“Boo,” she cried, picking up the pint all the same.

“Not that I’m not happy to see you, but I thought there was another week to the tour.”

“There was,” Emily said, pulling a face.

“What does that mean?”

“They rearranged the dates. Turns out Ryan’s not so good at compartmentalising.”

Guilt slithered through me. What had I done?

A mic crackled, silencing the room and drawing everyone’s attention to the small stage shoved into the corner.

Emily smirked. “Finally.”

Slowly, I turned to the stage. My eyes clashed with a familiar pair of deep blue ones. My body reacted like nothing had happened. Electricity buzzed through my veins. I had an overwhelming urge to throw my arms around his waist and breathe him in.

Something about him must have cracked those impenetrable walls. Try and remember what that was. You might find life without it more unbearable than life safe from risk.

I swallowed hard, willing any lingering nervous energy away.

“Uh, hi,” Ryan said, leaning into the microphone. His eyes never left mine. He looked tired. Dark bruises shadowed his eyes and it looked like he’d dragged his hands through his hair one too many times. “I’m Ryan and if you don’t mind, I’d like to play a song for my girl. She’s not too sure about us and I’m hoping this song will set some things straight.”

The entire bar cheered and suspicion crept in. I scanned the amused faces of the people who’d watched me grow up. They all had the look of someone in the know. My Year Six teacher squeezed my shoulder as she wandered past, giving me a ‘don’t fuck it up’ look. What the hell?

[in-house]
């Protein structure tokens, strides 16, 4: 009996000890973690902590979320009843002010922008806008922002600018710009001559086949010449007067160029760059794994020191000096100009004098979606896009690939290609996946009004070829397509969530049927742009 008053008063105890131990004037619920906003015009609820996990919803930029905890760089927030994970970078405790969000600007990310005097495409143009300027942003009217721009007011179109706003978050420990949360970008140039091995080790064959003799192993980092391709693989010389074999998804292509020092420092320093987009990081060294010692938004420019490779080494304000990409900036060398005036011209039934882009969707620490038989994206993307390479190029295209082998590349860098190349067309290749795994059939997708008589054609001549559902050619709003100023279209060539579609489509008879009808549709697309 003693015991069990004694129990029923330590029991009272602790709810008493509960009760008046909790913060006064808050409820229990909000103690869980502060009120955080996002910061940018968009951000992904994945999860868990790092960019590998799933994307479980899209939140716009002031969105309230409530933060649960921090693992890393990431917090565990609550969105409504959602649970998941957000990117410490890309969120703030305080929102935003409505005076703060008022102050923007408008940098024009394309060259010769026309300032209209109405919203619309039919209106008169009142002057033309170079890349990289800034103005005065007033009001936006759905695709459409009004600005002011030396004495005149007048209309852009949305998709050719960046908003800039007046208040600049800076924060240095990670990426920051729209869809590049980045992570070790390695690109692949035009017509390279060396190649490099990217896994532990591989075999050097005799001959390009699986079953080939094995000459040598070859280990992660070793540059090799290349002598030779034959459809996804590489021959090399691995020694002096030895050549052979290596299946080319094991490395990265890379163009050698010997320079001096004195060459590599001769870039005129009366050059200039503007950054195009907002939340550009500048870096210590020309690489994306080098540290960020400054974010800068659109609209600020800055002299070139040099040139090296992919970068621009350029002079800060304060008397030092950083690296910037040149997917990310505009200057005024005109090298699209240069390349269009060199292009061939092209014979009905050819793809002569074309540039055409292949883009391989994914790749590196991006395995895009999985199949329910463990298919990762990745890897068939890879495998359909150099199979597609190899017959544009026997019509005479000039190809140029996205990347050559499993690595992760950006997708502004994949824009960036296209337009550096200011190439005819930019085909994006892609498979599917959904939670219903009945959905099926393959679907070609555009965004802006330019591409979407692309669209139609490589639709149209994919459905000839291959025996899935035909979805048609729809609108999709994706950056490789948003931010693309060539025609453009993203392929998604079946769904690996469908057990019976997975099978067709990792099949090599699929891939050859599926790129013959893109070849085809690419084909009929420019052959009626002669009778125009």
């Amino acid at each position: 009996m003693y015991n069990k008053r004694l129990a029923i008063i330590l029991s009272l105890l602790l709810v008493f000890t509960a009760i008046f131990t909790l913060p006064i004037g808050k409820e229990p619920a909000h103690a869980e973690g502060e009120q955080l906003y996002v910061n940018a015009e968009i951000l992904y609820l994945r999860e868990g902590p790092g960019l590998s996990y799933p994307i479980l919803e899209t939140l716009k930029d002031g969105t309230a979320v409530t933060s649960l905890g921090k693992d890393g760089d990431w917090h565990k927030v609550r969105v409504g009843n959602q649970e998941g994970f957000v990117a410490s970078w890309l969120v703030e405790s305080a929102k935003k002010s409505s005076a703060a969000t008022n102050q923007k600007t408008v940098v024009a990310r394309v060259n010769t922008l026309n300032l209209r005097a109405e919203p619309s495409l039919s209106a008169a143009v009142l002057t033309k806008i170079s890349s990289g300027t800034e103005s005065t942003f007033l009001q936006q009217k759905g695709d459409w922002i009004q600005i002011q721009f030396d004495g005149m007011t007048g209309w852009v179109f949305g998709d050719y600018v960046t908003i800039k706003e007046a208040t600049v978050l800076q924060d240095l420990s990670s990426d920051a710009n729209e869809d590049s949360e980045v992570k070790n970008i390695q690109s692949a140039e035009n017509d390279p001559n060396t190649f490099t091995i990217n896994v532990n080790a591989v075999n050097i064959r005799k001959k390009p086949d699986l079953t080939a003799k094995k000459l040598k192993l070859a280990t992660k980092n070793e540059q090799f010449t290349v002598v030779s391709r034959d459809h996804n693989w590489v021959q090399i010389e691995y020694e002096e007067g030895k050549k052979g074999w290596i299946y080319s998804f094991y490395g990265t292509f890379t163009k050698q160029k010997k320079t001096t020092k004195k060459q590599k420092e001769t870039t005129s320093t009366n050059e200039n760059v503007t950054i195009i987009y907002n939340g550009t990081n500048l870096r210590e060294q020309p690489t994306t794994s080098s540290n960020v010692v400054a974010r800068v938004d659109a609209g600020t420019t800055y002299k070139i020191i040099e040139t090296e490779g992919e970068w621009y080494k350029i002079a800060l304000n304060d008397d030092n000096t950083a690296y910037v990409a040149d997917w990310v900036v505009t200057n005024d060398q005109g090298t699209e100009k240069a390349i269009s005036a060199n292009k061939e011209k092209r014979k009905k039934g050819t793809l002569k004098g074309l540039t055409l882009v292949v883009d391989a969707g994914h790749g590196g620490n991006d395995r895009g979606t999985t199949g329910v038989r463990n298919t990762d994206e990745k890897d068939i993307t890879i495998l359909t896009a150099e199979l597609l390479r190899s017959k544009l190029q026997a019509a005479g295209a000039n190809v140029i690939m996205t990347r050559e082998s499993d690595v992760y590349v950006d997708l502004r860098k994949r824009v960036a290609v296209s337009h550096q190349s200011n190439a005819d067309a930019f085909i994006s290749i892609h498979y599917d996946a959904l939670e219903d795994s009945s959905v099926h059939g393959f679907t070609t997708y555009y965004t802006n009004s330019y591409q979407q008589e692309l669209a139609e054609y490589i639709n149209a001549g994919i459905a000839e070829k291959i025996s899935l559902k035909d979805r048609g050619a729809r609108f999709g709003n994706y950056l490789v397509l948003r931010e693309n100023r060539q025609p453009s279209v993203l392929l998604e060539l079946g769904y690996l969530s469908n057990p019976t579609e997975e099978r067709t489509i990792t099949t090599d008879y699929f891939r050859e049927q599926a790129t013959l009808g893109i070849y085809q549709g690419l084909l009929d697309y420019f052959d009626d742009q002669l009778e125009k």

I spun around to assess my father. He sat in his corner, failing to hide a massive smile behind his pint.

“They’re all in on it?” I asked, disbelief dripping from my tone.

“God yeah, easiest set-up I’ve ever planned,” Emily chuckled. “Don’t think about making a run for it. The boys are scattered about waiting for it and bouncer Jerry is guarding the door. I did tell him to lock it but Mike overruled me.”

Taking my shoulders, she turned me back to the stage. Ryan stood with his arms crossed, patiently waiting for my attention. The beginnings of a smile quirked his lips. Despite the sadness bleeding from him, he looked hopeful.

God, I’d missed him.